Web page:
Before and After: A Rental Bedroom’s $2,000 Boho-Style Redo Mixes High and Low
Sage green walls in bedrooms are certainly trendy this year, but they’re not everyone’s cup of tea. San Francisco apartment dweller and writer Lydia O’Connor (@lydia_oconnor) prefers “warmer, lighter, and earthier tones,” she says, but she loved the bones of her over-100-year-old apartment’s bedroom.
“I love the hexagonal shape of the room, crown molding, and high ceilings,” Lydia says. “I knew a coat of pink paint and a statement overhead light would get the room going in the direction I wanted.”
Step one: Floors, restored.
The project started off with a well-timed gift from Lydia’s landlord: “My landlords paid to have the floors redone in the entire apartment when I moved in, restoring them to their beauty from 100-plus years ago,” she says.
(For advice on how to get your landlord to make repairs that work in your design favor, too, check out 5 Things Landlords Will Never Tell You and I Talked My Landlord into Replacing My Kitchen Cabinets for Free — Here’s How.)
Light pink paint created a soft boho palette.
“I’m a steadfast fan of ‘millennial pink,’ if we’re still calling it that,” Lydia says. She, with the help of her mom, painted the bedroom in Backdrop’s Modern Love.
As far as painting advice goes, Lydia says she doesn’t bother with taping off the trim. “This may be super controversial,” she says. Instead, she carefully uses an angled brush to cut in and keeps a wet rag handy for necessary touch-ups. She adds that painting is a great way to make a big change while keeping costs reasonable.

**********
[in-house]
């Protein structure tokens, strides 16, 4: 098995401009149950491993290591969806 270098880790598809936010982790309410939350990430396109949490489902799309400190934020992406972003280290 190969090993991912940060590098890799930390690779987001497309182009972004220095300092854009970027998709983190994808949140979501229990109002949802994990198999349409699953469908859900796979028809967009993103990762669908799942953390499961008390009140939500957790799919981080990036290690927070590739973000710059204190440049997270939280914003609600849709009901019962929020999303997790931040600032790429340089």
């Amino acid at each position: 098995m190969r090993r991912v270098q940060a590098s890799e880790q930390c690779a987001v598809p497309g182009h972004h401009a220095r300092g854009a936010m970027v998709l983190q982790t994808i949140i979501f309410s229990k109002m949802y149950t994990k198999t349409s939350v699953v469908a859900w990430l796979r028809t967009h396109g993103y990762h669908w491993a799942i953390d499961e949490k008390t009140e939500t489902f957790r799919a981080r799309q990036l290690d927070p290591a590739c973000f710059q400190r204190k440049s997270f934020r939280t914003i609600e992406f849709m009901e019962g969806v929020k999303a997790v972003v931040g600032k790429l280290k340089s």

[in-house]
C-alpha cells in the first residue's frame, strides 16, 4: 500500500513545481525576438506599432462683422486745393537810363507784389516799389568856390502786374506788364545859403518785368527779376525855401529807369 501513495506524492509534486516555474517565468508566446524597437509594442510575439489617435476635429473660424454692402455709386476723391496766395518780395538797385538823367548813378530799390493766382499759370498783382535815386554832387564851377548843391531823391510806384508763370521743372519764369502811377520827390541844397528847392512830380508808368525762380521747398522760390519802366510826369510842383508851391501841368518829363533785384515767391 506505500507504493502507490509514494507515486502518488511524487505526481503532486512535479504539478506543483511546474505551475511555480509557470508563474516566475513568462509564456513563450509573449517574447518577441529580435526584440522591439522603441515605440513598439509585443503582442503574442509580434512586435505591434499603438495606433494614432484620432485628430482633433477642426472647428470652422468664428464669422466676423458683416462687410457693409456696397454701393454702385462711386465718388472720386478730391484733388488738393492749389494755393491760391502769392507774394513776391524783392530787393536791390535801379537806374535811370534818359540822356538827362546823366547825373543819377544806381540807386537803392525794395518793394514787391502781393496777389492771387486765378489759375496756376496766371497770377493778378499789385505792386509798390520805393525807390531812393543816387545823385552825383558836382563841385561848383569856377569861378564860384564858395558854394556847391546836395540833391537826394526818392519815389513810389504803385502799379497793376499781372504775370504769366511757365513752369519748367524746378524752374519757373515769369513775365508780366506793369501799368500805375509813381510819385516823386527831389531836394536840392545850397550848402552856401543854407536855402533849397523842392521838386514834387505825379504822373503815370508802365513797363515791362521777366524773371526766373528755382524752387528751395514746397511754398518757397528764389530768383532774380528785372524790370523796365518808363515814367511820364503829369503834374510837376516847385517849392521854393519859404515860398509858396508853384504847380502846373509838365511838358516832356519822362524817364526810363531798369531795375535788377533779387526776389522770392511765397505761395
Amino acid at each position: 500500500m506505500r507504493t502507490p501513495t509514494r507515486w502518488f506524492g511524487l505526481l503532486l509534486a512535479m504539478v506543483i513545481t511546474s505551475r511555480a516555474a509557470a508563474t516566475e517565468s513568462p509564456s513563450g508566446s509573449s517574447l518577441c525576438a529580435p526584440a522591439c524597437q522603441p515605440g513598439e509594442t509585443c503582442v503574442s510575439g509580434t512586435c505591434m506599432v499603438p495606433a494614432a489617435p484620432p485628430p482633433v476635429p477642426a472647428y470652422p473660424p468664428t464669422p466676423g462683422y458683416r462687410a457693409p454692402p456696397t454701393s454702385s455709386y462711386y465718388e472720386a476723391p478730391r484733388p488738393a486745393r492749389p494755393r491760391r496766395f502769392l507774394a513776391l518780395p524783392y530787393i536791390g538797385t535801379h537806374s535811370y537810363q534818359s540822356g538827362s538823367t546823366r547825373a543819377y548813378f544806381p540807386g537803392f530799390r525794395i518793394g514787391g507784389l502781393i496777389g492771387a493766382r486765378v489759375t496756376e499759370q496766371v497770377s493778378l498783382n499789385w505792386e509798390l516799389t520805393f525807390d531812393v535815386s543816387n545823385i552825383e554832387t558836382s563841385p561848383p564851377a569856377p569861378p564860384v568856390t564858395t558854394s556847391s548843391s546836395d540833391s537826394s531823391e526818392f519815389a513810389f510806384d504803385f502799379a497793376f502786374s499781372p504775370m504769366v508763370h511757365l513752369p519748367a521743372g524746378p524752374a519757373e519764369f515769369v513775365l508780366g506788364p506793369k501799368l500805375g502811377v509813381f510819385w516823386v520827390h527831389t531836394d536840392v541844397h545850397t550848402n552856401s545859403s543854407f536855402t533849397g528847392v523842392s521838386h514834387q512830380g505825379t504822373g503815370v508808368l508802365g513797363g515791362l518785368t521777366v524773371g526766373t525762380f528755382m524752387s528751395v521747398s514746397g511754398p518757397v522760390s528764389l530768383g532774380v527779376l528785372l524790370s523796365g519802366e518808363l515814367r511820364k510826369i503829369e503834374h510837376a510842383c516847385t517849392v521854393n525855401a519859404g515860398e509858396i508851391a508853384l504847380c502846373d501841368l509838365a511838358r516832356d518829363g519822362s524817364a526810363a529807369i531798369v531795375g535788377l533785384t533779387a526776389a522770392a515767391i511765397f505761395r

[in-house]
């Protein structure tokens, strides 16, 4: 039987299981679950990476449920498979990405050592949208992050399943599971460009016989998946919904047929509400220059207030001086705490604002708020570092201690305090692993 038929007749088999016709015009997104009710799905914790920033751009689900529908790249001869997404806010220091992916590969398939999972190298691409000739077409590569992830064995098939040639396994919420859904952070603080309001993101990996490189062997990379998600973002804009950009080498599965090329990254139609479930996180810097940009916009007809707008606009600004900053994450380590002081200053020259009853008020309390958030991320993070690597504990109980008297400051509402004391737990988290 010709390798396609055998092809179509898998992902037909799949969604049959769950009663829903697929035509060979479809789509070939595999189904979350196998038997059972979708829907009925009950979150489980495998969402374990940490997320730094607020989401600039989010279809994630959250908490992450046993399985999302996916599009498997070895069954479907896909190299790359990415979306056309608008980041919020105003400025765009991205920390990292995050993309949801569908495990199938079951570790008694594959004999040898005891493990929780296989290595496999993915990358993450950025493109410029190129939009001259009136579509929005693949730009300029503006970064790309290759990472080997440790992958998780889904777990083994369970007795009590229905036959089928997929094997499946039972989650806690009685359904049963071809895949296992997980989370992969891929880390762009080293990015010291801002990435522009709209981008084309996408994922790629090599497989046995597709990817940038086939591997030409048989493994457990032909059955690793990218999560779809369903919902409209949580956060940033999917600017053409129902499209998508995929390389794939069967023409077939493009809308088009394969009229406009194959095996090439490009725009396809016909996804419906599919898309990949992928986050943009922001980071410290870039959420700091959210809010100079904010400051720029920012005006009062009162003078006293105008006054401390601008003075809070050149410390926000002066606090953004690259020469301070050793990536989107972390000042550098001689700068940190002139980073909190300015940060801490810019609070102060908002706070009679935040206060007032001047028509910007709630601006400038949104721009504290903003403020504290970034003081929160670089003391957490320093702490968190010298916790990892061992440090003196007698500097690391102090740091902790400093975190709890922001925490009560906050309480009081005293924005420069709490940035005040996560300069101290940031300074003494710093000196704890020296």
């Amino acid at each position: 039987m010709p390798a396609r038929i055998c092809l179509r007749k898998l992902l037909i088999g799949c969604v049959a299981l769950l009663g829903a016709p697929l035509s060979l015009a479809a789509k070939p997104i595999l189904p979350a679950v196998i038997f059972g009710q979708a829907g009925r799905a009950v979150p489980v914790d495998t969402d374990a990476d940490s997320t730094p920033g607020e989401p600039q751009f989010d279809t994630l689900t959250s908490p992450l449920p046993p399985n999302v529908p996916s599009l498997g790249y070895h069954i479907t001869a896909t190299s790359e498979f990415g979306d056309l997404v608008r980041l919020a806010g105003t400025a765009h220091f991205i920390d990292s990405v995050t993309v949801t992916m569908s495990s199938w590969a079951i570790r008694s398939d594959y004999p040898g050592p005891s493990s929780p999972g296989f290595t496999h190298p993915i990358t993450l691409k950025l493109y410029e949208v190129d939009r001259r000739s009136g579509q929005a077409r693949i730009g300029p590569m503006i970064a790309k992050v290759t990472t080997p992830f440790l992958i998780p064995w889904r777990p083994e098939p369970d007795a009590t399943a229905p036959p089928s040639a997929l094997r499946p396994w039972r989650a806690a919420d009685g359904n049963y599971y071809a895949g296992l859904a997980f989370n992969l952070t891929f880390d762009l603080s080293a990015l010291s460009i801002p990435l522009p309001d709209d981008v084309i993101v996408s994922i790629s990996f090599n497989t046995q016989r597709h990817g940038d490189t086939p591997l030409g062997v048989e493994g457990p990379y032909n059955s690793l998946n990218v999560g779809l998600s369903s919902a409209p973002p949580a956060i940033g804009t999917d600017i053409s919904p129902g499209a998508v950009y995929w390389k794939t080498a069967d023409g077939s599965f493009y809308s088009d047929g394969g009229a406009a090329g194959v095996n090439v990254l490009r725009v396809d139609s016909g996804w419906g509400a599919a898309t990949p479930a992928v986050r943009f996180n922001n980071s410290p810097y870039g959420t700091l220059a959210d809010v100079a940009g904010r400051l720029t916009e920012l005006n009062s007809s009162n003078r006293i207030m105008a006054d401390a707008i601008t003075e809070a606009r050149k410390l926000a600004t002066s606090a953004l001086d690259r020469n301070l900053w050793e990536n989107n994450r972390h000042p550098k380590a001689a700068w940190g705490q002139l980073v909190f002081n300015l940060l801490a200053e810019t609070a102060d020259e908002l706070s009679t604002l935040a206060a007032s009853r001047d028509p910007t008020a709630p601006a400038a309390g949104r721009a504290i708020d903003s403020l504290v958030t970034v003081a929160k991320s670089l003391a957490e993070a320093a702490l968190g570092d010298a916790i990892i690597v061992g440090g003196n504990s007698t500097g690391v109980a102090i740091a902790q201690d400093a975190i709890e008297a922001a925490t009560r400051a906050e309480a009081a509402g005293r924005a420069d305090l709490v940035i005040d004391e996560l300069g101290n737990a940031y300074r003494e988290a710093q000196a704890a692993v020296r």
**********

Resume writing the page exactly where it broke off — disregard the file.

“Painting is the best DIY,” Lydia says. “I think I rewatched half of Sex and the City while mindlessly painting all the rooms in my apartment.” While Lydia and her mom painted, Lydia’s dad swapped the standard light fixture with a boho one from IKEA. “A little IKEA mixed in with higher-end items is always a good idea, in my opinion,” she says.
The furniture is a mix of old and new.
“After that, it was all about filling the space with things I already had and a few new additions,” Lydia says. She used a dresser and vanity from her great-grandmother’s bedroom set and upgraded to a queen bed.
A pro tip from Lydia for new furniture? As with a lot of boxed furniture, once the bed was assembled, it was a bit more creaky than Lydia wanted. She hired a Taskrabbit to put in some strategically placed extra screws to help quell the noise.
After all that, the biggest challenge of the room redo was deciding on the layout. Lydia made the bed the centerpiece in the room and then incorporated the other colors from the space in the bedding, blankets, and pillows. Lydia’s advice is to splurge on nice linens. “You won’t regret it,” she says. (Her bedding is from Parachute and Tuft & Needle.)
“I saved a lot of money by reusing pieces from my great-grandma’s bedroom set and was able to put the money I would have spent on a dresser and vanity toward a new mattress, bed frame, and luxurious bedding,” she says. Her total bedroom revamp cost about $2,000, she estimates.
Artwork completes the bedroom.
One area in particular where Lydia saved money was with her artwork. “I loathe to spend money on framing, so I framed all the art pieces myself,” Lydia says, adding that the art pieces — a Sofia Shu block print, a few Etsy finds, and some DIY artwork — make her room “feel very personal and one-of-a-kind.”
“When people come over, they immediately say how much it feels like a “Lydia” room, and I think that’s the best compliment,” Lydia says. “I absolutely love the way this room turned out.”
Inspired? Submit your own project here.